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Can You Catch Diabetes?

It’s not like the flu–you can’t catch it by having an infected person cough or sneeze on you or shake your hand. Nevertheless, diabetes, a group of metabolic diseases characterized by chronic high blood glucose (or blood sugar) levels, may creep up on you without you even knowing it. According to recent estimates, among adults aged 30 and older, almost 14 percent of men and 12 percent of women have diabetes, with almost a third unaware they even have the condition. Adults in Southern and Appalachian states had the highest rates of diabetes (Mississippi fared the worst), while those in the Northern plains, Northeast, and Midwest had the lowest prevalence.

Although type 2 diabetes accounts for about 90 to 95 percent of all cases of diabetes in both adults and children, the incidence of the less common form of diabetes, Type 1 diabetes, also seems to be increasing at a fast pace according to a recent European study; although genes are traditionally the key contributors to the development of type 1 diabetes, researchers believe the increased incidence of the condition in children is due to obesity as well as dietary and other factors.

Unfortunately, diabetes is far from a benign condition. Over time, high blood sugar levels can severely damage body organs including kidneys, the heart, and eyes. Although diabetes has many environmental and genetic causes, being overweight or obese is one of the more notable and important risk factors for diabetes among all age groups, so of course achieving and maintaining a healthy body weight is one way to reduce your risk for developing this debilitating condition.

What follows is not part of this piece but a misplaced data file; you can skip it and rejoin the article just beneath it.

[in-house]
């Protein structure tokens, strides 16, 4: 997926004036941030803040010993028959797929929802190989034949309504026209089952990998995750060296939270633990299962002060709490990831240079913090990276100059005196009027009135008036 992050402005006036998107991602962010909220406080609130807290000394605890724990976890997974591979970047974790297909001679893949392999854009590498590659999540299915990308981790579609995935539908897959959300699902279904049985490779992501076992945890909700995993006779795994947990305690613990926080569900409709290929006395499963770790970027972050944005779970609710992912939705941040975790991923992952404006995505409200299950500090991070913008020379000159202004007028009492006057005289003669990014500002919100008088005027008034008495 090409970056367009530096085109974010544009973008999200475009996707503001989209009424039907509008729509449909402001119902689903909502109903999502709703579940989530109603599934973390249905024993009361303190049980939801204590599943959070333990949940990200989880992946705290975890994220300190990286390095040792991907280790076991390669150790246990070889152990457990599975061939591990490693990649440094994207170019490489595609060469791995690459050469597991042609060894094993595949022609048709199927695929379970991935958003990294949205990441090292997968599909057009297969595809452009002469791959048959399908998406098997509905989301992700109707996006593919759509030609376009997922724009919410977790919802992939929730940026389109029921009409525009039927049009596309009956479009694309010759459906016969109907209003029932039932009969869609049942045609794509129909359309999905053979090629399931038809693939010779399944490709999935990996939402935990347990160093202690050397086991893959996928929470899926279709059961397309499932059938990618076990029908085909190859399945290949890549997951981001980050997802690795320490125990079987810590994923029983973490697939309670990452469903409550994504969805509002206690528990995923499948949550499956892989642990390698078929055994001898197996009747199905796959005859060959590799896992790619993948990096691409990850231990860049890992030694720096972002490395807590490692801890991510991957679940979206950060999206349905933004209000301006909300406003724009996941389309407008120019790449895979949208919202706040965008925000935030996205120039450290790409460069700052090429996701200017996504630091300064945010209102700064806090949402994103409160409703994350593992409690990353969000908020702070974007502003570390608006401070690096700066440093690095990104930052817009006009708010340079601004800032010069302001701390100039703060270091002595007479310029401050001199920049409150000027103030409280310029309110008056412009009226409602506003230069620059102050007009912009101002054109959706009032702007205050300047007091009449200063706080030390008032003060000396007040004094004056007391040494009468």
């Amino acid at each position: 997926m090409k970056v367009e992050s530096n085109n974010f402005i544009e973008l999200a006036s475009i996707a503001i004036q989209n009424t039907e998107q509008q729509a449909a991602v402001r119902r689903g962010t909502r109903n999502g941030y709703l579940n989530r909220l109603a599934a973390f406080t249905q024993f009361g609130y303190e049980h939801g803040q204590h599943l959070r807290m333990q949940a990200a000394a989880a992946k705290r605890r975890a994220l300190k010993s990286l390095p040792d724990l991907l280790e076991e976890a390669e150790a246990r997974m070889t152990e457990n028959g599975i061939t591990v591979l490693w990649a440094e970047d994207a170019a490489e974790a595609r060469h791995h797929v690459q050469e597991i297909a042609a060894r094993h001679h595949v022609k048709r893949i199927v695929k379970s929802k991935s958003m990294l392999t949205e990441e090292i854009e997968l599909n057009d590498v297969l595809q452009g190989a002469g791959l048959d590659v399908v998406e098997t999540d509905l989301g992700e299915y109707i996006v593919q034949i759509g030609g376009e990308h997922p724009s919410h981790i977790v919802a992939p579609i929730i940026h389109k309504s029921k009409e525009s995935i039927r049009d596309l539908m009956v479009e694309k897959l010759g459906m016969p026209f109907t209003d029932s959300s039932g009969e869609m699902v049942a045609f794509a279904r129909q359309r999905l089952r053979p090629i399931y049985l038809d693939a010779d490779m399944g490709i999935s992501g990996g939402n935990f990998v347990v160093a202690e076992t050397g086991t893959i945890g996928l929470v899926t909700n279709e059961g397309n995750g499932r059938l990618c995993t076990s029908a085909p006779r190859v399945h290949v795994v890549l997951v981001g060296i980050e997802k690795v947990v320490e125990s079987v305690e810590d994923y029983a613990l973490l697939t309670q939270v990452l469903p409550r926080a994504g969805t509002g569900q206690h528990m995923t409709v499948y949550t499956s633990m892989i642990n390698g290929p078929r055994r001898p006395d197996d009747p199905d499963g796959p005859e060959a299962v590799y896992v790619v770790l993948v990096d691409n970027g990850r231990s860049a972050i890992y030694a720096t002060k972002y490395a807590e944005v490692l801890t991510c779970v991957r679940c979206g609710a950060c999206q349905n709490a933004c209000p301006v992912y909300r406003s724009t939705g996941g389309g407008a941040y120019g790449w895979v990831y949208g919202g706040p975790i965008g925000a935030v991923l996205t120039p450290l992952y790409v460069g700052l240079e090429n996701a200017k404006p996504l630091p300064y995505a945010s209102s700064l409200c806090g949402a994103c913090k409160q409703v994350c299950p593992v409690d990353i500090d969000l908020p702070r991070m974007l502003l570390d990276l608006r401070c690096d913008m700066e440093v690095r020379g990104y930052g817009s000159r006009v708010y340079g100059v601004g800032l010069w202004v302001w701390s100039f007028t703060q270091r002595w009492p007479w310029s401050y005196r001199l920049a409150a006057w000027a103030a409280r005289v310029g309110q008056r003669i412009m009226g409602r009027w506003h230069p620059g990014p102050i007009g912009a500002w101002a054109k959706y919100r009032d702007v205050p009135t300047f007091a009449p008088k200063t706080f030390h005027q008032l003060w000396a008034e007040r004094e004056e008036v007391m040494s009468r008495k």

According to the American Diabetes Association, symptoms of diabetes include frequent urination, excessive thirst, extreme hunger, unusual weight loss, increased fatigue, irritability, and blurry vision. If you notice any of these symptoms, it’s important to report these to your physician immediately; the sooner you know you’re at risk for or have diabetes, you can take dietary and lifestyle steps (including increasing dietary fiber and whole grain intake, and engaging in regular physical activity) to achieve a healthier body weight to minimize your risks or better manage the condition. Just like with anything else, “catching” the condition as early as possible (instead of ignoring symptoms) will have a more favorable impact on your health and quality of life.

Sources: The New York Times: Diabetes: A State-By-State Breakdown:; Incidence of Childhood Type 1 Diabetes: A Worrying Trend:; American Diabetes Association:

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About The Author

Elisa Zied is a nationally recognized and award-winning health and nutrition expert, author, speaker, and spokesperson. A trusted source of food, nutrition, and health information, Elisa has garnered millions of media impressions, lending her expertise and real-world perspective to dozens of TV shows, web sites, news organizations and magazines. She’s the author of four nutrition books. An avid walker, she loves motivating others to #moveitorloseit. A book lover, she recently earned a certificate in children’s literature from Stony Brook Southampton and is currently working on several young adult novels. You can find her previous Food, Fitness & Fiction posts here and connect with her on Twitter, Instagram and Facebook.

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